It’s the year 1989. After a good report I got spoiled with a new game. A true joy for me, a hell for my parents as I could rarely choose from the many Nintendo titles. In the end my eye fell on Punch-Out!! feat. Mr. Dreams. The game kept me clustered to the screen for months thanks to the ingenious gameplay that was a combination between timing and recognising movements. 20 summers later this Wii remake from the old NES and SNES title arrives. Will it again give me a tan from the overload of TV radiance or be a cold shower?
A remake of Punch-Out wasn’t something Nintendo planned, but Next Level, devs of Mario Strikers Charged, came knocking on the console giant’s door with it themselves. Surprisingly enough Nintendo agreed with the Wii version after having forgotten about it for two console generations. Next Level therefore did their best to perfectly transfer the essence of the NES and SNES to the current generation. It’s clear as daylight that the developers are big fans of the original.
Those expecting a real boxing game will be disappointed, the formula rather looks like a puzzle game where timing is essential. Memorise the moves of your opponents, learn to avoid them and do a counterattack. The rules are still the same: three rounds in each fight and if you manage to knock your opponent out three times in one round you win by technical knockout (TKO). If you or your opponent meet the floor several times during multiple rounds you can get a KO. People that are very good in timing can exploit their opponent’s weaknesses to get a KO in one hit.
Quick learners will find openings in the opponent’s defense fast. Sometimes you’ll get rewarded with a star which is a strong attack but you’re not obliged to immediately use this. You can save up to three of them to combine them to make one super-hit, but beware that the other guy doesn’t hit you at this time as you’ll loose those stars immediately.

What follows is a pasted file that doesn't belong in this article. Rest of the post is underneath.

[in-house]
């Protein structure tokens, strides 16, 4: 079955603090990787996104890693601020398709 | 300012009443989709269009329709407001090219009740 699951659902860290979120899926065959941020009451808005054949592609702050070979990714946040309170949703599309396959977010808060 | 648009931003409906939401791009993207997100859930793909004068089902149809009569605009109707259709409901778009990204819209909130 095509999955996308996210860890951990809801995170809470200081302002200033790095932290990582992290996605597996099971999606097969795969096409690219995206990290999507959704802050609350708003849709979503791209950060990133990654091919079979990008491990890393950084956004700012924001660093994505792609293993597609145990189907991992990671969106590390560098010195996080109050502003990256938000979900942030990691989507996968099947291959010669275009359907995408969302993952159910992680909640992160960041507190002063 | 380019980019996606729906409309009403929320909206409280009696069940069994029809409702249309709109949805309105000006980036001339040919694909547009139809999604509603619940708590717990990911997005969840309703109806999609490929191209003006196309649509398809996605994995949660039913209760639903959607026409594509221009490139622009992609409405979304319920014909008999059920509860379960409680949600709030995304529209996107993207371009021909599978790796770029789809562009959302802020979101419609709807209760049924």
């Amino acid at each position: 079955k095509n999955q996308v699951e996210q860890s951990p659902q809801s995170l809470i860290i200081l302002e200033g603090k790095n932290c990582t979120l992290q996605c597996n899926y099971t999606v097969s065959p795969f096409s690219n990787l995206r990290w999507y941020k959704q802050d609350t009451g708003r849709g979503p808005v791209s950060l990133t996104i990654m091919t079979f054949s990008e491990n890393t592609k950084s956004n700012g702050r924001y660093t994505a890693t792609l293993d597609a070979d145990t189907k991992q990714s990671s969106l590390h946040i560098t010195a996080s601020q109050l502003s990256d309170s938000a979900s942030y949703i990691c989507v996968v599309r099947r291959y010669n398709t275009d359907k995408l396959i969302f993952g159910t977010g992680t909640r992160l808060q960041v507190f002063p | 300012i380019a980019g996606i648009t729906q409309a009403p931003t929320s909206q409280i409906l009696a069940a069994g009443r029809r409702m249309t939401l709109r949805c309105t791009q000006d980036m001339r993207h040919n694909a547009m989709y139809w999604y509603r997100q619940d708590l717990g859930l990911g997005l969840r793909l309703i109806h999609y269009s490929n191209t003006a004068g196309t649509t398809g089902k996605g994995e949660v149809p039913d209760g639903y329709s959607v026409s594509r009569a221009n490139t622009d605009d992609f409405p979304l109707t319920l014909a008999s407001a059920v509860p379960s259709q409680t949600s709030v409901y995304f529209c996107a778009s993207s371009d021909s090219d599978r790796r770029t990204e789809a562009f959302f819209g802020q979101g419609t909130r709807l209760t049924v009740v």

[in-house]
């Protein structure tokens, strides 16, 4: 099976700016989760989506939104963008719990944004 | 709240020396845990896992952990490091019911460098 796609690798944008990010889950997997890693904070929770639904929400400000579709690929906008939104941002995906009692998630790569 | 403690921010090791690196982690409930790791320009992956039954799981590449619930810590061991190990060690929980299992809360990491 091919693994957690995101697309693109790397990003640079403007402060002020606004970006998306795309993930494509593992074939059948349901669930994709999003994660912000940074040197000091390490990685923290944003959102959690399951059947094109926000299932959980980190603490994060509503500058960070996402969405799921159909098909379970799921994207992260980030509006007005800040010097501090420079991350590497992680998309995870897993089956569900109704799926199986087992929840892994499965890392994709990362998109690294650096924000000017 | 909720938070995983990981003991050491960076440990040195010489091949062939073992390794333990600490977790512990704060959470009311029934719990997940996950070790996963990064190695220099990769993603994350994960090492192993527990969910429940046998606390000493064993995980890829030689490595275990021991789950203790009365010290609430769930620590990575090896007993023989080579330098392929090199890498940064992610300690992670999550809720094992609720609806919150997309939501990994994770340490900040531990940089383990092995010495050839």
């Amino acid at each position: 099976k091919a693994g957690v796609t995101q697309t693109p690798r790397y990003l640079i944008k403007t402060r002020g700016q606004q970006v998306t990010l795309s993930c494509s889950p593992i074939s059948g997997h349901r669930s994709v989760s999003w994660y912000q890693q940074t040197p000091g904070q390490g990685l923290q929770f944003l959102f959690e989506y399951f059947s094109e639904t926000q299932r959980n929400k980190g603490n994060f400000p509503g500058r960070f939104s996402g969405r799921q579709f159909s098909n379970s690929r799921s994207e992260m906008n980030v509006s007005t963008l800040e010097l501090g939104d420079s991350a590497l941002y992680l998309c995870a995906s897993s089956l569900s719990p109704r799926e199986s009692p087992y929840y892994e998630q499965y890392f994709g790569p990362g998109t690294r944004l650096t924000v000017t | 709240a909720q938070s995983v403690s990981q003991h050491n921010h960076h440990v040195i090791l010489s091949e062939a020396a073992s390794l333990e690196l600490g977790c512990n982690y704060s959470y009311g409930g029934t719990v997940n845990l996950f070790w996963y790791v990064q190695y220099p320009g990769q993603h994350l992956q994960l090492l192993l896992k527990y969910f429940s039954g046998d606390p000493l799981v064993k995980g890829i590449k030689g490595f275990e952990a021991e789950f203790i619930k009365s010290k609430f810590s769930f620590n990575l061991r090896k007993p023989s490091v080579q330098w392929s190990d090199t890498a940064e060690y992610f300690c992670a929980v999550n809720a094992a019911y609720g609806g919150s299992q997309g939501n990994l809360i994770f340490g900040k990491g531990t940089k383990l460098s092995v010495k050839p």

Before you start you can practise on holograms of your opponents and there’s three category titles that can be reached: minor, major and world. After getting all three the game still isn’t over is keeping the title is also important. You need to face all 13 opponents again but with new moves and a bit harder than before. Even Glass Joe, the easiest one in the first rounds, will be able to knock you down. Once having gone through all 13 again you can take on a secret 14th character.
Punch-Out!! is playable through two methods, with the movement sensor in the Wii-remote and Nunchuck, or through the classic way where you hold your Wii-mote sideways and play like with the classic NES controller with the 1 & 2 as buttons. Although the controls as Miyamoto wanted work well we definitely suggest to use the classical method. Especially towards the end the difficult becomes extremely high and you’ll notice you’re a lot faster with the controller method. The balance board can also be used to evade punches but you’ll quickly become aware that you’re too concentrated on moving correctly than actually hitting. Nice added value for a short time but you’ll certainly not be able to reach to the ending with it.
Those that prefer to play with two are in for a disappointment. The game has a simple head-to-head mode but you can only play this as Little Mac and not as one of those other nice fighters. A small twist was given to the game though, if you manage to throw some good punches in a row you change into Giga Mac, an inhumane creature with the power of a bulldozer. He’s a lot slower than Little Mac and easier to evade though. In the end the game remains button bashing or waving arms. The time you have to react seems too short to make it a truly balanced fight which is sad as a good two-player mode guarantees hours of fun after the single player.
Visually the game is a true masterpiece on the Wii. The choice to have a cartoony style perfectly hides the lesser power the Wii has. The characters seem perfectly transferred after their debut in the previous games. The characteristics from the nationalities are displayed funny without insulting people. What they’re shouting, however, remains a mystery as I don’t have such a head for languages.
The whole forms a pleasing game, people that enjoyed the old games will certainly be happy with the retro feeling. Those that haven’t played the originals will be surprised by the depth of the gameplay and the strongly rising difficulty degree. For younger kids this may be a bit too difficult despite the funny looks. Getting to know your opponents takes time and patience of an angel but the reward is all the more when you see him on the floor with his face down. We wonder why Punch-Out!! never managed to find its way to the Nintendo64 or the Gamecube…